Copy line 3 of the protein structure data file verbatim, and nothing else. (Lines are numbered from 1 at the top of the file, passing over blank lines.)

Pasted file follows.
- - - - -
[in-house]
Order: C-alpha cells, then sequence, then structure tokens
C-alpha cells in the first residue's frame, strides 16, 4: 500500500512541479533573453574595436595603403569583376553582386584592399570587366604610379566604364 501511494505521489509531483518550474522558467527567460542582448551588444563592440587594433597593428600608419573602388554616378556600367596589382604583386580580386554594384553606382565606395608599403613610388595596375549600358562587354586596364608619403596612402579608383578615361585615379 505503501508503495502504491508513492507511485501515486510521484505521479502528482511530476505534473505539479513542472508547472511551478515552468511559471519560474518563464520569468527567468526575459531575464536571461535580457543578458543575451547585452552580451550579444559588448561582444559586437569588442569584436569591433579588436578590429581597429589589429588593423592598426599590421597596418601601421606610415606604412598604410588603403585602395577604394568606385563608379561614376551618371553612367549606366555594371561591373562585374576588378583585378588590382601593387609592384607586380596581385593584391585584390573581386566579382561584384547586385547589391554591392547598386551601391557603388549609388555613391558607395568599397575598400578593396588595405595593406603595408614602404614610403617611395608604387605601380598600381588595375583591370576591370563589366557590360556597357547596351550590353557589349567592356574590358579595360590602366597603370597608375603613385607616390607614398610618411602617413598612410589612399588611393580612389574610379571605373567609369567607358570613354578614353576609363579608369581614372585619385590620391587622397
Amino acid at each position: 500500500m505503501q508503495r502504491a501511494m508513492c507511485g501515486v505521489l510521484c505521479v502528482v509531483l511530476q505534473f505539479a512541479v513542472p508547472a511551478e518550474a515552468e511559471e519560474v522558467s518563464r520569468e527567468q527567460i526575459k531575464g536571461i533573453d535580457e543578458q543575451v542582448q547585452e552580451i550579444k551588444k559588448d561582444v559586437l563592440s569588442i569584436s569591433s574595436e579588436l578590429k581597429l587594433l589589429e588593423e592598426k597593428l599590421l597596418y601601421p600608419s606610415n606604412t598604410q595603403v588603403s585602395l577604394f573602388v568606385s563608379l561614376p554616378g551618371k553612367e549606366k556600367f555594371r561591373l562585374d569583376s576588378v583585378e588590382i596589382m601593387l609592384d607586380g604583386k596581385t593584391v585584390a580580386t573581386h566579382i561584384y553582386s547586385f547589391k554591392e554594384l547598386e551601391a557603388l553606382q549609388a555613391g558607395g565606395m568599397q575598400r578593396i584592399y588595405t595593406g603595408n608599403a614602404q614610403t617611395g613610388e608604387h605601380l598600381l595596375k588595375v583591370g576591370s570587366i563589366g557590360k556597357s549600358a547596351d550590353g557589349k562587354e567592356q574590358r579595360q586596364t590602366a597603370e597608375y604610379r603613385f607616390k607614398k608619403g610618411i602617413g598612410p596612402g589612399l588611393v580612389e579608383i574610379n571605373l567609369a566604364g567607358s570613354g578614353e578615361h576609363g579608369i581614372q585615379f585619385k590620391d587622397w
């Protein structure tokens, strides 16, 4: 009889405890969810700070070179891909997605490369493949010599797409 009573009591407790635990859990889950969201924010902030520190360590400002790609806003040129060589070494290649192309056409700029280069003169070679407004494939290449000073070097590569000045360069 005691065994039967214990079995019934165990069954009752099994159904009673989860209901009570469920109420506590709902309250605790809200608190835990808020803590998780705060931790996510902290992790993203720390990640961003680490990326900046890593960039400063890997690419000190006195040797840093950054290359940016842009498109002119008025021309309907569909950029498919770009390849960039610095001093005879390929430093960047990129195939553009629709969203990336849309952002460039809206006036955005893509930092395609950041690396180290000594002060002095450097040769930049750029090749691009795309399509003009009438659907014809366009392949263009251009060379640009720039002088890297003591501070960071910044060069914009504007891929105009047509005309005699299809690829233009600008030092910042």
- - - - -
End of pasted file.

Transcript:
C-alpha cells in the first residue's frame, strides 16, 4: 500500500512541479533573453574595436595603403569583376553582386584592399570587366604610379566604364 501511494505521489509531483518550474522558467527567460542582448551588444563592440587594433597593428600608419573602388554616378556600367596589382604583386580580386554594384553606382565606395608599403613610388595596375549600358562587354586596364608619403596612402579608383578615361585615379 505503501508503495502504491508513492507511485501515486510521484505521479502528482511530476505534473505539479513542472508547472511551478515552468511559471519560474518563464520569468527567468526575459531575464536571461535580457543578458543575451547585452552580451550579444559588448561582444559586437569588442569584436569591433579588436578590429581597429589589429588593423592598426599590421597596418601601421606610415606604412598604410588603403585602395577604394568606385563608379561614376551618371553612367549606366555594371561591373562585374576588378583585378588590382601593387609592384607586380596581385593584391585584390573581386566579382561584384547586385547589391554591392547598386551601391557603388549609388555613391558607395568599397575598400578593396588595405595593406603595408614602404614610403617611395608604387605601380598600381588595375583591370576591370563589366557590360556597357547596351550590353557589349567592356574590358579595360590602366597603370597608375603613385607616390607614398610618411602617413598612410589612399588611393580612389574610379571605373567609369567607358570613354578614353576609363579608369581614372585619385590620391587622397